The Hemispheres box set is slated for release 2 weeks from today on November 16th and will be made available as a 2 CD or 3 LP set along with a Super Deluxe edition that includes both the 2 CDs and 3 LPs along with a bonus Blu-ray disc. The set uses the Abbey Road Studios 2015 remastered edition of the album, along with a newly restored bonus recording of the band's June 1979 Pinkpop Festival performance in the Netherlands (with the 2112 performance replaced with one from a Tucson show in November 1978). The Super Deluxe edition also includes a 5.1 Blu-ray mix of the album (from Rush engineer Rich Chycki) and 4 bonus videos. The Super Deluxe edition also includes several exclusive items, including a 40-page hardcover book with unreleased photos and new artwork by original album designer Hugh Syme. The Rush Backstage Club is also offering various merchandise bundles which you can check out here. There's currently a promotion where if you pre-save the set on Spotify, you can enter for your chance to win a Super Deluxe Edition of the box set. For all the details and to enter, go to this location. You can pre-order the box set now via Amazon (2 CD, 3 LP, Super Deluxe edition), and also check out this unboxing video. As mentioned above, last year Rush released their A Farewell to Kings 40th anniversary set, which included a CD of covers of a few of the album's notable tracks, including a cover of Cinderella Man by Canadian band The Trews. The Ole TV YouTube channel posted a video interview a few weeks ago where they chat with frontman Colin MacDonald about the cover. You can check out the interview on YouTube (thanks RushFanForever).

The Kidney Foundation of Canada's annual A Brush of Hope charity auction fundraiser ended last week and Alex Lifeson's Self Portrait #2 painting wound up selling for over $12,000 CAD! Alex has participated in the auction nearly every year since 2006, including last year with his painting 20,000 Feet Over The Sea which ended up selling for nearly $9,600 CAD. The Kidney Foundation of Canada is now offering a set of 100 limited edition prints of 20,000 Feet Over The Sea to raise money for the charity. Each print is numbered and personally signed by Alex Lifeson and comes on high quality, heavy stock, acid free paper along with a certificate of authenticity. The prints cost $200 CAD and you can purchase your copy at this location.

The release date for Geddy Lee's Big Beautiful Book of Bass has been pushed back a couple of weeks from its original December 4th date to December 18th. The Rush Backstage Club is offering an Ultra and Luxe Limited Edition version of the book, both of which are leather-bound, 408-page hardcover books, hand numbered and signed by Geddy Lee. Each comes in a customized slipcase, which is exclusive to the limited editions, and enclosed in a custom silver tolex briefcase, reminiscent of certain guitar cases. The Ultra edition costs $950, is limited to 250 copies and also comes with these additional items:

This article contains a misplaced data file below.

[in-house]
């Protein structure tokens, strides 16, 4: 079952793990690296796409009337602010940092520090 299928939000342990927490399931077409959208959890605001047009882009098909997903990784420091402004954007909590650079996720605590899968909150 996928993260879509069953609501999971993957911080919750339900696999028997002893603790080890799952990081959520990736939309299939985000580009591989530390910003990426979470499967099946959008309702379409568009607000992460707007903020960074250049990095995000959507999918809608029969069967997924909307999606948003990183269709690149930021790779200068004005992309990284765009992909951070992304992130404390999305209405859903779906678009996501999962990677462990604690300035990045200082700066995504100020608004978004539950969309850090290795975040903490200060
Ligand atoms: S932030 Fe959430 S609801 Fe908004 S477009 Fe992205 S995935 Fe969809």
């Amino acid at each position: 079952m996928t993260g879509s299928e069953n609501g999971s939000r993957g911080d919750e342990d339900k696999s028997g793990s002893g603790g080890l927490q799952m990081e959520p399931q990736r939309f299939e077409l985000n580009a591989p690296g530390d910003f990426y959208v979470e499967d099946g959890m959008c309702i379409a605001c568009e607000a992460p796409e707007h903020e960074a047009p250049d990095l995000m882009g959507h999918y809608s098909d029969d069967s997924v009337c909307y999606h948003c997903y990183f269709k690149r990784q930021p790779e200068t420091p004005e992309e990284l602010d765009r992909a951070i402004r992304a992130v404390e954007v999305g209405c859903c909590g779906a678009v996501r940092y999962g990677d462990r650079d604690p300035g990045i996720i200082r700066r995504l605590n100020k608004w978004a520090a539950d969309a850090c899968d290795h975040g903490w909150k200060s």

- Silver Tolex Case with secret compartment
- Behind-the-scenes Mini Booklet
- Two custom Geddy Lee guitar picks from Dunlop
- Glossy photograph, signed by Geddy Lee (8' x 9.5")
- Printed Setlist from R40 Tour, with Geddy's basses for each song
- Immaculately reproduced Vintage Fender Hang Tag
- Full set of Rotosound Swing Bass Strings (same gauge and scale as Geddy uses) in custom vintage style box
- Guitar polishing cloth with BBBofB Skull logo
- Free bonus BBBofB Standard Edition

The Luxe Limited Edition costs $450, is limited to 900 copies and includes these items:

- Custom BBBofB fabric book bag
- Behind the scenes mini-booklet
- Two custom Geddy Lee guitar picks from Dunlop

For all the details and to pre-order your copy of either of the Limited Editions or the Standard Edition for $59.99, visit this location. They are also offering a Big Beautiful Book of Bass t-shirt and mug for sale. You can also pre-order Geddy's Big Beautiful Book of Bass via Amazon for around $40 at this location.

Speaking of Geddy, Canadian culinary competition Canada's Great Kitchen Party (previously known as Gold Medal Plates) presented its annual Toronto Regional Qualifier for the Canadian Culinary Championships this past Monday, October 29th at the Metro Toronto Convention Centre, and Geddy Lee served as one of the judges for the competition. Chef Elia Herrera of Los Colibris took home the gold medal at the event, which was hosted by George Stroumboulopoulos and included performances by Ed Robertson, Tom Cochrane and others. Geddy Lee did not perform but did appear in a few Twitter photos such as this one, and this one. Geddy has participated as a judge for the event in the past.